Cool Herbs for Hot Days

A hand holding a frosty glass of water containing colorful herbal ice cubes

Two words: Heat. Dome.

As I'm sure many of you already know, the high temperatures throughout the northern hemisphere this summer are absolutely unprecedented. Where I live, in the shady mountains of the Northeast, virtually no one has an air conditioner because, well...we've just never needed them. That seems to be changing, and fast. Heat waves have become much more frequent, and the high temperatures are, well, higher.

Especially for those of us who are unused to such heat, it's very important that we stay in touch with how we're feeling and take extra care to stay cool and hydrated. I speak from experience when I say that heat injury and illness can sneak up on you very quickly.

And even before we reach the point of actually getting sick from the heat, we can experience a range of unpleasant feelings: irritability, headache, tiredness, and the special misery of your legs sticking to every. chair. you. sit. on (which, I would venture, also contributes to the whole irritability thing).

Lucky for us, there are herbs that can support us through the hottest days and keep us feeling cool, calm and hydrated. And the best part is, some of them are probably growing right outside in your yard or garden.

Cooling Herbs

Let's talk about what I mean when I say an herb is "cooling."

In herbalism, we often describe plants based on what we call their energetics - is a herb cooling, drying, moistening, warming? Knowing this about a plant helps us to decide which one of them can help us in different situations.

How can we determine these energetics? Well, it's pretty simple; by taste.

Have you ever chewed a peppermint leaf and felt that zippy rush of menthol? Or felt refreshed and cool after sipping tart lemon water? What you were feeling is the energetic action of the plant on the body.

Sweet or sour plants are often nourishing, moistening and cooling, while spicy and pungent plants are often warming and drying. Pretty intuitive, right?

So, when we have excess heat, and presumed loss of nutrients through excess sweat, what do we need? Sweet and/or sour herbs to replenish nutrients and dial down our internal heat. 

Let's take a look at some especially tasty cooling plants, and then I'll share a few recipes to help keep you feeling chill! 

Peppermint (Mentha X piperita) or Spearmint (Mentha spicata)

peppermint leaves

Peppermint and spearmint are both classic cooling plants with a sweet/slightly sour taste and the extra cooling effect of menthol, which helps to bring down the body's temperature. They can also calm tension headaches and upset stomachs - frequent complaints after being out in the heat.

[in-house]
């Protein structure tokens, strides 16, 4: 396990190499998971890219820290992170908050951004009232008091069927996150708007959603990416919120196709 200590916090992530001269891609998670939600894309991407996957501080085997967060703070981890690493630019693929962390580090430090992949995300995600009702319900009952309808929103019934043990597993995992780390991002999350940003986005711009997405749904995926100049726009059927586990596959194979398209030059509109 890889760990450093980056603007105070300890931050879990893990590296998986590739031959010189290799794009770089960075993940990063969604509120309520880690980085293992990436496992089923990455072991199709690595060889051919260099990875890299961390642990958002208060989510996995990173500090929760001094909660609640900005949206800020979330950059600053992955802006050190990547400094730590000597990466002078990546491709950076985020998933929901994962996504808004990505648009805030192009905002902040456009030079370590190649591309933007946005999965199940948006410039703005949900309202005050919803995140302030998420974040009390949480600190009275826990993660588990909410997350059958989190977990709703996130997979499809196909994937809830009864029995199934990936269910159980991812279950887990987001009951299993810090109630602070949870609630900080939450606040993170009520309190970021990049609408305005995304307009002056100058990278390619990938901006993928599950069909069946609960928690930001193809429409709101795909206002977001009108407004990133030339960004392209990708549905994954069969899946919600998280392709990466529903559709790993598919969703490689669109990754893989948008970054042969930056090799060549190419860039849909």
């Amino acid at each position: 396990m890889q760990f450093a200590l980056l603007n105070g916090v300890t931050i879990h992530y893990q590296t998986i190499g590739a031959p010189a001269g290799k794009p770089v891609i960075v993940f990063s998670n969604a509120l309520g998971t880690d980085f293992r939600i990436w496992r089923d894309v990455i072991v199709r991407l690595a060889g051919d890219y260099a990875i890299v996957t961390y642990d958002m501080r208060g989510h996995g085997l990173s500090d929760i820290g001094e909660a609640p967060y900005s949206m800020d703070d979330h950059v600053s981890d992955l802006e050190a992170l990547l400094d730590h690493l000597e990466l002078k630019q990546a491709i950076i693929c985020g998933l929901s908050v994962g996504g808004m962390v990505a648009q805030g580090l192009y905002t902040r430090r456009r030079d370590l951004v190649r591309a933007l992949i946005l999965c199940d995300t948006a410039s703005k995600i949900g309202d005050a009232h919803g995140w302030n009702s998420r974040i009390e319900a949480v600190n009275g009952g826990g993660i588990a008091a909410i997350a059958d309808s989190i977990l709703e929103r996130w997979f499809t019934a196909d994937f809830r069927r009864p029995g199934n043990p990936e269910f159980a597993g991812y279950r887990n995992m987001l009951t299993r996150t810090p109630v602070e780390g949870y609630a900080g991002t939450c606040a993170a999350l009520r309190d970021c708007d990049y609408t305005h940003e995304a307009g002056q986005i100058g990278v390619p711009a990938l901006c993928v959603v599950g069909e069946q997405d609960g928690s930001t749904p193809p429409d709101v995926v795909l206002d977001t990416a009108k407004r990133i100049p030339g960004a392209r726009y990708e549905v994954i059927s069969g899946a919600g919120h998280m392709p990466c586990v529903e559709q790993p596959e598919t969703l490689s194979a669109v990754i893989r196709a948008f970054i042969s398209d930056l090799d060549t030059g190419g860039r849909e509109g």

Lemon Balm (Melissa officinalis)

Lemon balm leaves in sunlight

Lemon balm has a bright, citrusy, sour taste. It has antiviral properties, and can help to calm a hot head - both literally and figuratively! It can be a wonderful ally for anxiety and irritability in general, too.

 Rose (Rosa spp.)

wild roses

Roses have a lovely, cooling effect and support the cardiovascular system. They can help to open the heart and to make you feel more relaxed. They also add a really lovely floral, just-a-little-tart quality to summer tea blends. Just make sure that the rose petals you harvest or purchase are non-irradiated and were grown without pesticides! I like to work with the small white multiflora rose, a wild variety that's very abundant where I live. It's a bit less cooling than the pink and red varieties, I've found, but still lovely.

 Lavender (Lavandula spp.)

a hand holding a bundle of lavender

Some people think of lavender as more of a warming herb, and in some circumstances it is, but I believe it's worth mentioning here. Sometimes, counterintuitively, warming plants that help us sweat can bring down our core temperatures and ultimately make us more comfortable - this is why spicy food is popular is warmer climates! The buds of lavender help to gently drive internal heat to the surface and out of the skin. It also helps to calm irritability and promote relaxation - something we all need after a tense day in the heat. And, of course, I think it adds a little whimsy and luxury to your iced tea blends!

 Hibsicus (Hibiscus spp.)

a hand holding dried hibiscus leaves

With it's tart, sour taste, hibiscus is a naturally cooling, tasty plant. Because it has a slightly demulcent property, it's wonderful when infused in cool water and helps to soothe a parched, dry throat. It also pairs well with the other herbs I'm mentioning here, so it's wonderful to toss into summer blends.